Task panes provide a great way to deliver a custom user interface inside Microsoft Word if the standard ribbon bar simply does not suffice. It gives you the opportunity to display a fairly large amount of information to the user as well as giving the user the option to hide or show it at their choosing.
When building a Word add-in using Add-in Express, you have a choice of either creating a standard Office task pane or using the Add-in Express advanced Office task panes. In this article, we’ll take a look at both approaches.
- Creating a Word COM add-in project
- Building a standard Word task pane
- Creating an advanced Word task pane
Start by creating a new ADX COM Add-in project in Visual Studio. You’ll find the project template under Other Project Types > Extensibility
The project template will initiate the New Microsoft Office COM Add-in wizard. When prompted, select your programming language of choice (C#, VB.NET or C++.NET), the minimum supported version of Office (2000 – 2013) you would like the add-in to support as well as in which Office applications you want it to work.
Since we’ll be focusing on Microsoft Word for this article, we’ll only select Word from the list of supported applications.
The standard Word Task pane looks and operates exactly like the normal Word task panes. You can drag and drop it to one of four (top, bottom, left, right) locations within the Word main window and it cannot be minimized, only closed. The standard custom task panes support Word 2007, 2010 and 2013.
To create your own custom task pane, first add a new User Control to your project, by selecting Add User Control… from the Visual Studio Project menu.
You can then design the user interface for the task pane as you would any standard windows form. In this scenario, we’re building a simple word counter.
Next, switch to the AddinModule designer surface and click on the ellipses (…) button next to its TaskPanes property in the Visual Studio properties window.
You will be presented with the TaskPane Collection Editor. Click on the Add button to add a new item to the collection and set the following properties:
- ControlProgID : WordTaskPanes.ctlTaskPane (The name of the User control we’ve added earlier)
- DockPosition : ctpDockPositionRight
- DockPositionRestrict : ctpDockPositionRestrictNone
- SupportedApps : Word
- Title : Word Counter
Build, register and run your Word addin project. You should see the custom task pane docked to the right of the Word application window.
Add-in Express’ advanced Word task panes give you the functionality of the standard task panes, but with the added options of (a) minimizing the task pane, as well as (b) to host more than one task pane per dock location. Advanced task panes support all versions of Microsoft Word, from 2000 through Word 2013.
Before we can create an advance task pane, we need to add an ADXWordTaskPanesManager component to the AddinModule designer surface.
Next, add a new ADX Word Task Pane to the project. You can find the item template under Add-in Express Items > Word
You can design the advanced Word Task pane similarly to what was done with the standard user control. When you’re satisfied with the design, switch back to the AddinModule designer surface and select the ADXWordTaskPanesManager component we’ve added earlier.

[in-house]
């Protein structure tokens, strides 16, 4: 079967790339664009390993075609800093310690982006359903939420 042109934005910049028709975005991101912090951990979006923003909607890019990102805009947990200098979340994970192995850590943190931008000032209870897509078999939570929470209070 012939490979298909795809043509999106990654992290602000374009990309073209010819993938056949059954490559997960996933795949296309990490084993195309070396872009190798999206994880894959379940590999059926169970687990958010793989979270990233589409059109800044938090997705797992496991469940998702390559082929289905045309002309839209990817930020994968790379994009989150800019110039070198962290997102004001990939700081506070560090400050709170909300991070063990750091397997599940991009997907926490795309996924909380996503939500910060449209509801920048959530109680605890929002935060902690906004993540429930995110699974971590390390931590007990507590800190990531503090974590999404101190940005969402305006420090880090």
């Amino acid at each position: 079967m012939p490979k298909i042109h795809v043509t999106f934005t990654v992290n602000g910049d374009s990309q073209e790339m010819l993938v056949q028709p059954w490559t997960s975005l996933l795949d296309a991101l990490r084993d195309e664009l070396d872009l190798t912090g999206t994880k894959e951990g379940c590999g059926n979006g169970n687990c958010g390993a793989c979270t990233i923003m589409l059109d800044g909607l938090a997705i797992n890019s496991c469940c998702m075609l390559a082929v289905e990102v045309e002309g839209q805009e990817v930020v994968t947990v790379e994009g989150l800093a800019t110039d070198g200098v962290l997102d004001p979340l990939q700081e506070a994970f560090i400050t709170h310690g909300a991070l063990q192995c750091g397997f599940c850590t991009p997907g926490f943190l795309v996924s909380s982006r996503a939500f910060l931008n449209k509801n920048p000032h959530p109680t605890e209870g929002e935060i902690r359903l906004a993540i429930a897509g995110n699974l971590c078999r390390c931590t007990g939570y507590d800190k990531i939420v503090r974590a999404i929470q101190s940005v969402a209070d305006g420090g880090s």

On the built-in Visual designer toolbar, click the Add button. This will add a new item to the Task Panes Manager’s Items collection.
Select the item in the visual designer and change the following properties:
- AllowedDropPositions : Bottom;Left;Right;Top
- AlwaysShowHeader : True
- IsDragDropAllowed : True
- Position : Left
- TaskPaneClassName : WordTaskPanes.ADXWordTaskPane (The name of the Advanced task pane we’ve added earlier)
Before we run the add-in to see our advanced task pane in action, add another ADX Word Task Pane item to the project and select the ADX Word Task Panes manager on the AddinModule designer surface.
Add another item to its Items collection and this time set its TaskPaneClassName property the newly added Task Pane’s name and also set its Position property to Left.
a) Cause both the advance task panes to be docked to the left of the Word application window.
b) Automatically show two arrow icons, with which the user can switch between different task panes.
c) Show a drop-down menu listing of all the available task panes.
Advanced task pane and standard Office task pane co-existence
In case you were wondering. Yes, you can have both a standard Office task pane and an Add-in Express advance task pane in the same Word add-in and they will both co-exist in prefect harmony. In the following example, I have the standard task pane docked to the right and the advance task pane docked to the left of the Word 2013 application window:
Thank you for reading. Until next time, keep coding!
Word add-in development in Visual Studio for beginners:
- Part 1: Word add-in development – Application and base objects
- Part 2: Customizing Word UI – What is and isn’t customizable
- Part 3: Customizing Word main menu, context menus and Backstage view
- Part 4: Creating custom Word ribbons and toolbars
- Part 6: Working with Word document content objects
- Part 7: Working with Word document designs, styles and printing
- Part 8: Working with multiple Microsoft Word documents
- Part 9: Using custom XML parts in Word add-ins
- Part 10: Working with Word document properties, bookmarks, content controls and quick parts
- Part 11: Populating Word documents with data from external sources
- Part 12: Working with Microsoft Word templates